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Sun, sea and salvation

August 2017 | by Simoney Kyriakou

Glorious weather has helped boost seaside visitors this year, but how many people will be met on the beach with the Bible?

Across the UK, as well as continental Europe, UK-based churches and Christian organisations have been running Bible camps, beach missions and outreach at popular holiday destinations.

Local

One local mission is the Emmanuel Beach Mission (EBM), which runs for three weeks in Saundersfoot, Pembrokeshire.

Each week teams are on the beach (or in a local school if wet) for a presentation on Saturday and Sunday, then a three-hour programme from Monday to Friday. This usually begins with building a giant sand sculpture, followed by games and a gospel presentation, including songs, Bible stories, drama, quizzes, team-member testimonies and memory verses.

On Sunday to Thursday evening, EMB runs an evening event for all the family from 7.00-9.00pm, which might be a sandcastle-building or ‘It’s a knockout’ competition. This is followed by a gospel presentation, focused on a slightly older age group.

Other events are more wide-scale. For example, United Beach Missions (UBM) has 84 missions running this summer: 44 in the UK, 17 in the Republic of Ireland, seven in continental Europe and a variety of other mission events.

Contagious is holding a series of youth camps across England and Scotland, for 11-13 year olds and for 14-19 year olds. During July and August, young people at these camps will be learning about the reason for the Reformation, and studying the five truths clarified by the Reformation.

Volunteers

But to carry out beach missions or camps, volunteers are needed, whether for small or large events. And numbers seem to have dwindled over the past decades.

Tim Howlett, executive officer for UBM, said while numbers of volunteers have risen slightly over the past couple of years, there is nowhere near the numbers of workers in the early 1990s.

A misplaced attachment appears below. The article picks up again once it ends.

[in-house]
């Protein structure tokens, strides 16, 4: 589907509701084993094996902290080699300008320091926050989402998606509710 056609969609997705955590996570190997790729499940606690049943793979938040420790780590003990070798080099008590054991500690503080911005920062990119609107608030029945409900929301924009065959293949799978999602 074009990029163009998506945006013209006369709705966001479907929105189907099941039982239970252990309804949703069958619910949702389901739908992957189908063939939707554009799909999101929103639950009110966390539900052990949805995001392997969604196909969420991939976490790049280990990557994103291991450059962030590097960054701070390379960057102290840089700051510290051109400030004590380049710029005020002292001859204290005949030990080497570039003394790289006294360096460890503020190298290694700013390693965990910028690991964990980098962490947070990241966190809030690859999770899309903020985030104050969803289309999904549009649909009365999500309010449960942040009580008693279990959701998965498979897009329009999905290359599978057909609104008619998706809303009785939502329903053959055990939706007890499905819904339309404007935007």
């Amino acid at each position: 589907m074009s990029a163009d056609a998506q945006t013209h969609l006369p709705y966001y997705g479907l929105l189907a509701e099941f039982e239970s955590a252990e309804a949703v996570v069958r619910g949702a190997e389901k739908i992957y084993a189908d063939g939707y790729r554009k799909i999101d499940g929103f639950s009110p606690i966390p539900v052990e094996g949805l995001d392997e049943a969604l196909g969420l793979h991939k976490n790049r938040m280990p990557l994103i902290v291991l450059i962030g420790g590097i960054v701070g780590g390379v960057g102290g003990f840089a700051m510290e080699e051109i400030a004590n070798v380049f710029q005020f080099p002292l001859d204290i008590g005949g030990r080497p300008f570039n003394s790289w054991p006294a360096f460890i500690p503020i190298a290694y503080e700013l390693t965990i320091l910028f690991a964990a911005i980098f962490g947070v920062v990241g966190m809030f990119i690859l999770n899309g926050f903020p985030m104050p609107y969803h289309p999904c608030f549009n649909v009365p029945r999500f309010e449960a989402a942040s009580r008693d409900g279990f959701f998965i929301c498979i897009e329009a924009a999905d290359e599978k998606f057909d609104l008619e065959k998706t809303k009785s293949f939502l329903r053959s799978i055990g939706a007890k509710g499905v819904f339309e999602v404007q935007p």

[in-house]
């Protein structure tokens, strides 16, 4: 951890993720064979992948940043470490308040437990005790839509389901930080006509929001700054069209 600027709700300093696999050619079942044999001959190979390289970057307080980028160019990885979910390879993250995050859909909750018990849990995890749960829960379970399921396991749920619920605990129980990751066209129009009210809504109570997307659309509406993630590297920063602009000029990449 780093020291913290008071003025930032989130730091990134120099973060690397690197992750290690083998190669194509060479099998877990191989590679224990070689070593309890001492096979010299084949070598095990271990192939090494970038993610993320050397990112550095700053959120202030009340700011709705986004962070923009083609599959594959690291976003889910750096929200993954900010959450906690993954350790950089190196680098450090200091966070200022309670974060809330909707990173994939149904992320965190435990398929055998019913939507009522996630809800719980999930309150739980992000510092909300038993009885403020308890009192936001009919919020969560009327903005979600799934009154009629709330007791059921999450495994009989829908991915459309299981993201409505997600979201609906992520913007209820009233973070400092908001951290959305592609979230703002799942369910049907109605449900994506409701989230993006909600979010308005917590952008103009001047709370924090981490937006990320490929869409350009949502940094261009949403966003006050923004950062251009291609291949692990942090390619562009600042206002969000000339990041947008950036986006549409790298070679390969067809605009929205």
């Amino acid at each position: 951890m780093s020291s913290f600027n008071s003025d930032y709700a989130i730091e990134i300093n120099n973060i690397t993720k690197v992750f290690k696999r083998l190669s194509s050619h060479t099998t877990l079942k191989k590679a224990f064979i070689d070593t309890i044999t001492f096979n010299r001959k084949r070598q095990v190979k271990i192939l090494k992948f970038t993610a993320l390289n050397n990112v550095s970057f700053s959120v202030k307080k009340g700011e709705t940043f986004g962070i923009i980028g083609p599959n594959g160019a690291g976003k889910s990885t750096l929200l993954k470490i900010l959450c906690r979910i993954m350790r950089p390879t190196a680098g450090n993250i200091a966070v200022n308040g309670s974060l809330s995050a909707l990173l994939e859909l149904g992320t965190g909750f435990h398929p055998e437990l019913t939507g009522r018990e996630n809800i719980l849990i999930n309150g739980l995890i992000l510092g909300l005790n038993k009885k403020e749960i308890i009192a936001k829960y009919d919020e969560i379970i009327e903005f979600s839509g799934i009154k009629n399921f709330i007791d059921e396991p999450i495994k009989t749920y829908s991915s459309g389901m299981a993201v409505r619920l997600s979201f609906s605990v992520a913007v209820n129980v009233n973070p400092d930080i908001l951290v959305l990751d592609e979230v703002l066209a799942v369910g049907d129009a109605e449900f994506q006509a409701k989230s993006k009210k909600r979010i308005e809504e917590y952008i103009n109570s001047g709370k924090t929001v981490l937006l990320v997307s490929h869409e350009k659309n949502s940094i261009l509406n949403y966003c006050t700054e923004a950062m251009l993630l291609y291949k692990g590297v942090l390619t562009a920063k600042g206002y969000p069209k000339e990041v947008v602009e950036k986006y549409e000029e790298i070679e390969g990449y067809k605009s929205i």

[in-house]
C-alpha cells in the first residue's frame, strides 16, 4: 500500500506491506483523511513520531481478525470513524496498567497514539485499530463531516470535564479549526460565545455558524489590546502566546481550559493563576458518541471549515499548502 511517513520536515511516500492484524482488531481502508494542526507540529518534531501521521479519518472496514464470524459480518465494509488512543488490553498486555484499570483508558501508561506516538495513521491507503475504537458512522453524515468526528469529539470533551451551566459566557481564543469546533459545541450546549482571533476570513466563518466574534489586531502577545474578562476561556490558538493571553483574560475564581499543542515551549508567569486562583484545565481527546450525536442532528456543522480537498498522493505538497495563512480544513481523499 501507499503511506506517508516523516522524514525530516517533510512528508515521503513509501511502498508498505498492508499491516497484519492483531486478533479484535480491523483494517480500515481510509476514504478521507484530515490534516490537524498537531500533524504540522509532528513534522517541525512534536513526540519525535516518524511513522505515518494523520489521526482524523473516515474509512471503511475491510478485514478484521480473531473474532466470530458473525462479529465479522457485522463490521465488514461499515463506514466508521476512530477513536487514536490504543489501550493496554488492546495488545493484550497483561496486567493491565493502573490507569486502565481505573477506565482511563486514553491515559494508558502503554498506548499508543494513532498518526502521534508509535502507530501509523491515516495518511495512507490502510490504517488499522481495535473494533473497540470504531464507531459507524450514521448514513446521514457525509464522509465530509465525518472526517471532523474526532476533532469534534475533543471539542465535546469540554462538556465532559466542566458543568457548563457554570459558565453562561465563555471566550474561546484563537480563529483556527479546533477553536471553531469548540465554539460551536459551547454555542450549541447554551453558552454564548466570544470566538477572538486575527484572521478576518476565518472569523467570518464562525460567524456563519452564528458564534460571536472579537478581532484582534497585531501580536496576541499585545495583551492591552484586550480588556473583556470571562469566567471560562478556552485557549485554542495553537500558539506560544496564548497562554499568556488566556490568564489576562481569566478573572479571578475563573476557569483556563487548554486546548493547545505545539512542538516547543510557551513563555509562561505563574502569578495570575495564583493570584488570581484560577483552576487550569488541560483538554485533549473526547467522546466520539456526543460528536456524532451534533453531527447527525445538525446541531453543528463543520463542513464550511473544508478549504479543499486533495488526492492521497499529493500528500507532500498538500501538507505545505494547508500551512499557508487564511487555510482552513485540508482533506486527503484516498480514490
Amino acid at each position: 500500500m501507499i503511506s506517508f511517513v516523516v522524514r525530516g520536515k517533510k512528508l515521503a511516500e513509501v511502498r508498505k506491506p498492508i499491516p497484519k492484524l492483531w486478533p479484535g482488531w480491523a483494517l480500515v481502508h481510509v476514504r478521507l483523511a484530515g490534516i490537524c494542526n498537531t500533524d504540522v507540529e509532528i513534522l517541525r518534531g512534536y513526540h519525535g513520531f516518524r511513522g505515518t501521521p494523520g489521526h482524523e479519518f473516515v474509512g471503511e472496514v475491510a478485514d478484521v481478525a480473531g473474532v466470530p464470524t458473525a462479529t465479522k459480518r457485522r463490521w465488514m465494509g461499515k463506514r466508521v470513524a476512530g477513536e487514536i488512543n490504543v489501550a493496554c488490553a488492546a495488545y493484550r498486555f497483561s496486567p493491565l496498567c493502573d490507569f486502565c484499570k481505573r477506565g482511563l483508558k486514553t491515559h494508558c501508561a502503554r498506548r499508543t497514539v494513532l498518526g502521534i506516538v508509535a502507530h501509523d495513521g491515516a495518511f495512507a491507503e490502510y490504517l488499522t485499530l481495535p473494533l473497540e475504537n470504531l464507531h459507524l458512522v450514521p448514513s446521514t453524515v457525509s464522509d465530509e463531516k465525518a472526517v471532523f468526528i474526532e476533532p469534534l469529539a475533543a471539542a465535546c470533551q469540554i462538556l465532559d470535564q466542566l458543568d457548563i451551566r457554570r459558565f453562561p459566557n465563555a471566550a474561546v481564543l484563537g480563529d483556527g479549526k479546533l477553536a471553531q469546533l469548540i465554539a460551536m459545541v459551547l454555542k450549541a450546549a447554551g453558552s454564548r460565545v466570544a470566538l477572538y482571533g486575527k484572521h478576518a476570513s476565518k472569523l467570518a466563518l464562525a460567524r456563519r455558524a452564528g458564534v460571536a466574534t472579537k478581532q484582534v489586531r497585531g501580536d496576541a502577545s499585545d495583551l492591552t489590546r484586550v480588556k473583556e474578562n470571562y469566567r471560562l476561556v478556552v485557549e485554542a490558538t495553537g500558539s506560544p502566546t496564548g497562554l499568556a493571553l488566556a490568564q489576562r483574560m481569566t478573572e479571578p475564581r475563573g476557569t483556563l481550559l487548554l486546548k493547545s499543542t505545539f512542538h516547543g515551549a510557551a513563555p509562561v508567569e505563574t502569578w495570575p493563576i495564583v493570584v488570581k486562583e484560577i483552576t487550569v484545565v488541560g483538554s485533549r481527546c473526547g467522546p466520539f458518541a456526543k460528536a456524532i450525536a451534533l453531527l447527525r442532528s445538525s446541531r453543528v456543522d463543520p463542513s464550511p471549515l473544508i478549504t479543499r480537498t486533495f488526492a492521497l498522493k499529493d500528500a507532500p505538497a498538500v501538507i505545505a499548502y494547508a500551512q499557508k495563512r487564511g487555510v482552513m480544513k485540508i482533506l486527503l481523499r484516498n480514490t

He says, ‘Last year we had 834 and the year before we had 782, but we would like to reach 900. As at 30 May we had 670 applicants. Going back to the early 1990s, we would have had around 1100-1200 workers’.

Yet God is at work to bring workers to the harvest fields. Dan Brett, EBM co-ordinator, told Evangelical Times: ‘EBM is now in its 61st year, so over the years we’ve seen teams fluctuate in size.

‘We aim to have 12 on a team, but recently we’ve seen teams as small as six. However, for the last two years, team sizes have been on the rise, mainly as a result of a partnership God brought about between our church and a big church youth group in Westminster.

‘This year we have 30 volunteers and two under-16 volunteers coming with their parents as helpers. We are thankful to the Lord for his provision!’

Challenges

Both Mr Howlett and Mr Brett believe that, in addition to the need to recruit volunteers, societal changes present new challenges, not least that more admin is required around child protection, risk assessments and health and safety.

Additionally, Mr Howlett commented: ‘Non-Christians are much further back in their understanding of the gospel. People’s default position now is, “I’m an atheist”, even though often they are not, whereas before it was, “I’m a Christian”, even though they usually weren’t’.

Similarly, Mr Brett said, ‘We’ve noticed a biblical illiteracy in kids who have never heard of Jesus before, ever. This is hugely saddening, but an amazing opportunity to speak the gospel to people who have no preconceived ideas about Christianity’.

Cultural changes too present hurdles. Mr Howlett said, ‘We require more wisdom in dealing with people who might be out to trap us on such subjects as homosexuality or transgenderism’.

Mr Brett added: ‘The biggest challenge has always been to make beach missions culturally relevant without compromising what Scripture says. The challenges have changed, because we live in a very different world now than when Emmanuel “Sunshine Centre” Beach Mission began. But the transforming power of Christ remains the same today’.

Opportunities

Some opportunities have already been blessed. One volunteer, Antonia Sheldrake, went to Bologna, Italy, with a team of eight from Christchurch Durham, to support Forte Torre Chiesa Evangelica with their two summer camps, ‘Torricine’ (‘little towers’) and ‘[email protected]’.

She said: ‘We were teaching English, running games and serving, so those who spoke Italian could preach the gospel. Torricine, for those aged 5-10, told the story of Jacob, and [email protected] devoted two messages a day to expounding Jesus’ parables in Luke’s Gospel, with follow-up discussions.

‘After Torricine, three families from the camp were represented at the church, with one child coming alone after showing a deep spiritual hunger during the camp.

‘When [email protected] ended, four girls said they had prayed a prayer of commitment at the end of camp. One showed signs of being “good soil” by taking herself to church the next Sunday, and one boy agreed to read the Bible with one of the male leaders over the year’.

Christ told his disciples, ‘The fields are white unto the harvest, yet the workers are few’. This is a key prayer point for all churches and missions. Mr Howlett has also asked, ‘obviously, for conversions!’

Mr Brett added: ‘Please pray for the unity we have in Christ to be expressed in a visible way. Pray for open hearts to the gospel among holidaymakers and locals. Please pray also for protection, both physically and spiritually’.

Simoney Kyriakou